Once inside, Ak-Mechet Cave is incredible. It is considered to be a spiritual place, and so you will find stones piled up by Shamans for the spirits that reside within, and it is said that if you walk around the small mound inside and find a place to sit in silence that you can ‘feel’, and ‘connect’ with, the spirits and energy of the cave.

Now, I am not someone who generally believes in spirituality and mysticism, outside of fiction anyway, but I will admit, the cave did have a certain undefinable something. Between the cawing, tweeting and chittering of the bats and birds, the drip-drip of water from the caves ceiling, the setting sun pouring through the cave entrance and the stillness inside, it was a unique experience. I have added a photo here (my digital camera did not deal with the dark very well) but it does not begin to capture the experience. If you are ever nearby I would highly recommend taking the road less travelled to visit the cave.

Ak-Mechet Cave

The view looking out of Ak-Mechet Cave

We had little time to see Shymkent on our arrival, as we went straight for a late supper of bishbarmak (a Kazakh dish I will tell you more about another time), before a short drive to our hotel ready for bed. From what I did see, it seemed like a city that was flourishing, with many new developments and an active nightlife.

I will add a little about our hotel before I finish, though, as a ‘heads up’ for anyone planning to visit Kazakhstan in the future. The hotels in Kazakhstan do have star ratings, but do not expect them to match up to what you may have experienced elsewhere. We stayed at what was, optimistically, called a ‘four star’ hotel. I may be no hotel expert, but it wasn’t what I would ordinarily expect a four star hotel to be. I think two stars may have been more accurate. I had to smile, though, when I went to plug in the bedside lamp in my room, only to find that there was not actually a plug socket in which to plug it in. The nearest one was across the room, in use by the air conditioning. I can only surmise it was there as decoration, though a vase of flowers would have been just as functional given the circumstances, and much more pleasant to look at.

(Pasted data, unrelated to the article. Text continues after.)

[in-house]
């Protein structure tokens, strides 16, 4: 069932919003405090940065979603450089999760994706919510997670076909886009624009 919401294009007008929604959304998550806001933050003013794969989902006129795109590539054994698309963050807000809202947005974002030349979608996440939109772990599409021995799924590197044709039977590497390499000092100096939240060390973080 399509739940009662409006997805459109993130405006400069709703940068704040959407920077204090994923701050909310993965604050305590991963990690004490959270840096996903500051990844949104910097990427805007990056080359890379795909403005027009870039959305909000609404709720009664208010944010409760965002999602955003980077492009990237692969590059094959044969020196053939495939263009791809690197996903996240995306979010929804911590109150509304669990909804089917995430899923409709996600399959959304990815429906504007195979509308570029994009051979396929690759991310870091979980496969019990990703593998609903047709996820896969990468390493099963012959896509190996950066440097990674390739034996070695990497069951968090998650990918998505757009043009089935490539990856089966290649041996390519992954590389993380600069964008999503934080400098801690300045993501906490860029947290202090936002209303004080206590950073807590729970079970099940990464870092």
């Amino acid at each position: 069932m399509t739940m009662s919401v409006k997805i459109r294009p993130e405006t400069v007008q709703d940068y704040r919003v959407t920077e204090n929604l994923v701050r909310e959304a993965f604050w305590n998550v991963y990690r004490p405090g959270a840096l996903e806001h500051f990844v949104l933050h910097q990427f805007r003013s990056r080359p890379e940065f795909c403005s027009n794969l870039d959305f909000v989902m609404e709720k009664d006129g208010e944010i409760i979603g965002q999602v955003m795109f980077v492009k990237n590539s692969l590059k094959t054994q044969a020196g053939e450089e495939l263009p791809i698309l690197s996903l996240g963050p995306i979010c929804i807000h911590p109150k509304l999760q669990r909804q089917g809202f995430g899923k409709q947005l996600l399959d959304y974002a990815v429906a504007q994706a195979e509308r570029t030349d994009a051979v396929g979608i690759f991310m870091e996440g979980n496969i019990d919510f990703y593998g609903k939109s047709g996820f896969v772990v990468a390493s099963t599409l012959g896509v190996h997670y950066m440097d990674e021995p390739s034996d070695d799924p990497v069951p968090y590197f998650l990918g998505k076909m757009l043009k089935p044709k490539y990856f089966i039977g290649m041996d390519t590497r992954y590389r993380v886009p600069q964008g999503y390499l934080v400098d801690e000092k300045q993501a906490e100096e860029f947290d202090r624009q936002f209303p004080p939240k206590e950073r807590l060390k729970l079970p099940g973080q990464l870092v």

Check back soon for day four, in which we failed to find a 15km long, 500 metre deep canyon that was sat right under our noses.

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The Kazakhstan Adventure, Day Three: On the Road to Shymkent - Part One

The Kazakhstan Adventure, Day Three: On the Road to Shymkent – Part One

A fantastic journey across southern Kazakhstan taking in spectacular scenery, ancient towns and lizards!

I found myself writing so much for day three I felt I would split it in two to make it a little easier to read. So, presented here for you, is part one. Come back tomorrow for part two!

A visit to Sauron Sauran

After finally arriving back at our hotel around 1am of day two, we were up again early to have breakfast and be on our way. The early start was certainly necessary, as we had numerous stops to make along our 500km drive to Shymkent. If I remember correctly, our ETA in Shymkent for dinner was around 8pm; I don’t believe we arrived much before 10pm, such was the amount that was squeezed into the day.

Our first stop on this epic cross-country adventure were the ruins of the ancient Silk Route fortress and city of Sauran. That is Sauran, not Sauron; there are no Hobbits here, though the incredibly well preserved fortress walls do look like they could withstand an orc attack!

The ruins of this once great city are only partially excavated, and are a perfect illustration of where the tourist industry in Kazakhstan is at present. In many countries the excavation would be much further along, if not complete, with everything fenced off and a visitor centre built around it charging entry fees and selling tat. In Sauran, as in many of the places we visited, there is none of that. The site is completely open. There are no gates or fences, no refreshment stands or ice cream vans and no people; though there is a car park a five minute or so walk from the entrance, so it is not completely without modern convenience. This means that when you visit, it is just you, the ruins, the wildlife and the view. A wholly refreshing experience when compared to the, often, overcrowded tourist traps of Western Europe.